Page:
Banks ‘stalling’ over mortgage debt shortfalls
A leading insolvency expert has accused the banks of “duping” customers in the pursuit of mortgage shortfalls in cases where customers have been forced to sell their homes or buy to let properties.
Ireland’s major lenders have stated that they are pursuing shortfalls on mortgage debt following the sale of homes by debtors or banks. By law the banks have six years in which to issue debt recovery proceedings. However, in a large number of cases “no efforts have been made to recover monies owed”, says Ryan Stewart, managing director at insolvency practices Even Keel Financial (UK) & Stewart Brown (ROI).
Mr Stewart says the inactivity by the banks in pursuing such debt has the effect of “lulling customers into a false sense of security” and influencing their decisions against declaring bankruptcy or engaging in the new insolvency process.
He accused the banks of “stalling” until the customers manage to get their finances in order.
“It seems the banks are being very clever in that they are not initially pursuing shortfalls on mortgage debt from customers. This is a common theme in a number of the cases that I have come across and is questionable behaviour to say the least.”
Mr Stewart adds: “Customers must remember that the banks are permitted by law to recover such debt for a period of six years. While I am in no way encouraging banks to pursue customers – definitive write-off of debts are necessary to move the economy forward, and debt forgiveness is important step in the right direction - banks are not clearly showing their intentions to distressed borrowers, who have sacrificed properties in the past, whether through repossession, voluntary surrender or in the case of investment properties, by the appointment of receivers.
“The perception from some debtors is that they have felt that the surrender of the property was enough to have the bank conclude their business with them, despite an outstanding shortfall remaining, and no agreement regarding the outstanding shortfall. With banks silent on shortfalls from already disposed properties, the failure by banks to initiate proceedings early on would suggest that they are stalling, to give the impression that they are writing off the debt shortfalls by simply not pursuing the debts further.”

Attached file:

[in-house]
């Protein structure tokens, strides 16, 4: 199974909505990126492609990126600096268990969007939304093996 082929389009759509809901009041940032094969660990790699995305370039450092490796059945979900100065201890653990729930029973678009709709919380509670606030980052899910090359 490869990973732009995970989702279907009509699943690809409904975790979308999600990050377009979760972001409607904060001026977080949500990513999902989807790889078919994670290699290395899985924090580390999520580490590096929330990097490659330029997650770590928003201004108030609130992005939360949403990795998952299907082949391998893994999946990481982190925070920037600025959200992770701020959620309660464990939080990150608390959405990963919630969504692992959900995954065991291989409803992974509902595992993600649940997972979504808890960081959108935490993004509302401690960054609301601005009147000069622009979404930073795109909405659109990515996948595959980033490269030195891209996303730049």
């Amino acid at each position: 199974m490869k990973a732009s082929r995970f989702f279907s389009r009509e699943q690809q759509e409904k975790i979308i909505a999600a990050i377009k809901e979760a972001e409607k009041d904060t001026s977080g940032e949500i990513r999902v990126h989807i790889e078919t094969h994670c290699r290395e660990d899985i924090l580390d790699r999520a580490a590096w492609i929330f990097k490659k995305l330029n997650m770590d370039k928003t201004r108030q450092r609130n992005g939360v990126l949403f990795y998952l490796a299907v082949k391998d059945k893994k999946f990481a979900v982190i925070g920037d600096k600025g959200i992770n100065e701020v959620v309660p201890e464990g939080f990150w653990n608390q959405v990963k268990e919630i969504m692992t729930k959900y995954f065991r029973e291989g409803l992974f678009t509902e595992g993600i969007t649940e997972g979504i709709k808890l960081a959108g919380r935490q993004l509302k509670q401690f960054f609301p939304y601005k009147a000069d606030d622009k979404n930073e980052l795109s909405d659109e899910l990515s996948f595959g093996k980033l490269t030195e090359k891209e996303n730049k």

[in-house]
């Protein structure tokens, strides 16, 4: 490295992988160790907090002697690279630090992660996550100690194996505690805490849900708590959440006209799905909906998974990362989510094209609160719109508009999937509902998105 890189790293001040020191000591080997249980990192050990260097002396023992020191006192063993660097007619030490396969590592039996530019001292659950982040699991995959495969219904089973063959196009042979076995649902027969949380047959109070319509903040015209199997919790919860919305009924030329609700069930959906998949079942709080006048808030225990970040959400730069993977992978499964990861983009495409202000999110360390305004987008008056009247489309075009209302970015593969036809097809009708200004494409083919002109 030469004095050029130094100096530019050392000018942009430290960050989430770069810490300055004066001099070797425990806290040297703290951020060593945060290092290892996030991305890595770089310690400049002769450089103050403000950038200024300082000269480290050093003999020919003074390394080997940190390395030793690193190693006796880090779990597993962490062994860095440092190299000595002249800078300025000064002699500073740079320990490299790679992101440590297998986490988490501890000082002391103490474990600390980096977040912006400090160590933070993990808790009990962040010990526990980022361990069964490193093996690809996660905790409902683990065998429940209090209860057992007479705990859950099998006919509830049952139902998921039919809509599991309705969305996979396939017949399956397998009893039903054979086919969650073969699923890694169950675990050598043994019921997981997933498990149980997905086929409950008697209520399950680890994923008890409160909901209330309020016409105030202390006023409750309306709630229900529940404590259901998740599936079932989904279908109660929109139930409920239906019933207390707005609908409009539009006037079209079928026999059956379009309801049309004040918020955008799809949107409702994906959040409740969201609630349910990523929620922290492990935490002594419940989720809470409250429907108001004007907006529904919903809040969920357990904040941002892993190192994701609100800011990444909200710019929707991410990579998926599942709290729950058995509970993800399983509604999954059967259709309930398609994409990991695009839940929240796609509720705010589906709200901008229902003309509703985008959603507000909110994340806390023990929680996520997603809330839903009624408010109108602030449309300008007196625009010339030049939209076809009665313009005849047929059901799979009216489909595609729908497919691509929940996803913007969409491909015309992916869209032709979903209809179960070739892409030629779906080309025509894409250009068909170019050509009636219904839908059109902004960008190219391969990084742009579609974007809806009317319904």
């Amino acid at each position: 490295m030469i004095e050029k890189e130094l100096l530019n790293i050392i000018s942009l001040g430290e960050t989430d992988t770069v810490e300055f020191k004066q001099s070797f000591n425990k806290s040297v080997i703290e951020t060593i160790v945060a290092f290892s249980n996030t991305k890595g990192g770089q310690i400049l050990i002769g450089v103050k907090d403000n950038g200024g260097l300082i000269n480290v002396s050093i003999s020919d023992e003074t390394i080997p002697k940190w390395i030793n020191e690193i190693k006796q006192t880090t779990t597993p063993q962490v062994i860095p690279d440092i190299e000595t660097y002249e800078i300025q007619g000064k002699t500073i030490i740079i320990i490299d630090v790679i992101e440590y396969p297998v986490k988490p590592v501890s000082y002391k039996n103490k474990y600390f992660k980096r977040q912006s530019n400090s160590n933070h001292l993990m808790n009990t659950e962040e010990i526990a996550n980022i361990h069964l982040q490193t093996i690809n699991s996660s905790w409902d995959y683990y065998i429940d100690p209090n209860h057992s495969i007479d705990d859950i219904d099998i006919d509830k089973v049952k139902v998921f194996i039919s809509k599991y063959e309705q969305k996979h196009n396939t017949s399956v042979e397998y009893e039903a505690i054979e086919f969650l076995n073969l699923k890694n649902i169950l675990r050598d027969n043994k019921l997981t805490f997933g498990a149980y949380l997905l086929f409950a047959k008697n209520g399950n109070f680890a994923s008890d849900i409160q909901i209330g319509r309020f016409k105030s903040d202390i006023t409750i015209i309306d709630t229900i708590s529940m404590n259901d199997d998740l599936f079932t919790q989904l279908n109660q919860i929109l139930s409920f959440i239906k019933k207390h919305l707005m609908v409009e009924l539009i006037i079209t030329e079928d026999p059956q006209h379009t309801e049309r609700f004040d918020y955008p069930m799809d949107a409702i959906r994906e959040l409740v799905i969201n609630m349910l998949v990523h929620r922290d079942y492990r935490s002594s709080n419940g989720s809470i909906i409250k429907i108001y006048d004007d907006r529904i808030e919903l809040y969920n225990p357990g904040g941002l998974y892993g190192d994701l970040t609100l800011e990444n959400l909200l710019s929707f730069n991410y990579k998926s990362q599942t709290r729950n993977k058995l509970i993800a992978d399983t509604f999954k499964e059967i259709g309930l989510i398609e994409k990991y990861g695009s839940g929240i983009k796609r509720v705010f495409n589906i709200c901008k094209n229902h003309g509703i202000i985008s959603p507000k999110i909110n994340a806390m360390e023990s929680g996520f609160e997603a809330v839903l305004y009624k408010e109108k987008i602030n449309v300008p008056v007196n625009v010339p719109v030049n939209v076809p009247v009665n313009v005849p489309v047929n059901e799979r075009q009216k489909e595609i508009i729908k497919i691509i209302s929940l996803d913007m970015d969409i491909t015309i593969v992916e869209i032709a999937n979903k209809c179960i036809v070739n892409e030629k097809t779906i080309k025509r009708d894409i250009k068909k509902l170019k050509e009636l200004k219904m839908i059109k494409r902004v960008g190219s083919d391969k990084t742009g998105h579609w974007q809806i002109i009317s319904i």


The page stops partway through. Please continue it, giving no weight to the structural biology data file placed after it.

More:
“This kind of tactic appears to be designed to encourage customers to believe they need not entertain the difficult decision of declaring bankruptcy in order to get on with their lives. With the banks stating that they engage reasonably with customers on a case-by-case basis, this means that the bank will examine their situation today, but allows them latitude to re-engage in the future if a person’s circumstances improve. For those with debts hanging over them, if they get back on their feet in the next few years, they could very well find themselves facing legal action in the future.”
“Customers with outstanding mortgage debt after the sale of their properties need to be aware that the shortfall can be pursued at any time within six years from the date of sale. Those who take the difficult decision to declare bankruptcy now, will not have that debt hanging over them over the longer term, as they will be debt free and discharged after only 12 months, and when they do take advantage of the fresh start that bankruptcy affords them, their creditors can take no further action to recover the shortfalls that remain.”
Lawyer Garry Clarke explains that although bankruptcy is a “last resort” an increasing number of people with mortgage debt shortfalls are now considering it.
“With the knowledge that their debts haven’t been cleared even after the sale of their homes, more and more people are looking at the bankruptcy option. The debt on mortgage shortfalls does not become statute barred for a period of six years whereas the new bankruptcy regime allows people to start afresh within just 12 months. Faced with those options, many see bankruptcy as the only definitive solution to get their lives back on track. People want the security of not suddenly finding themselves back in financial turmoil several years down the line.”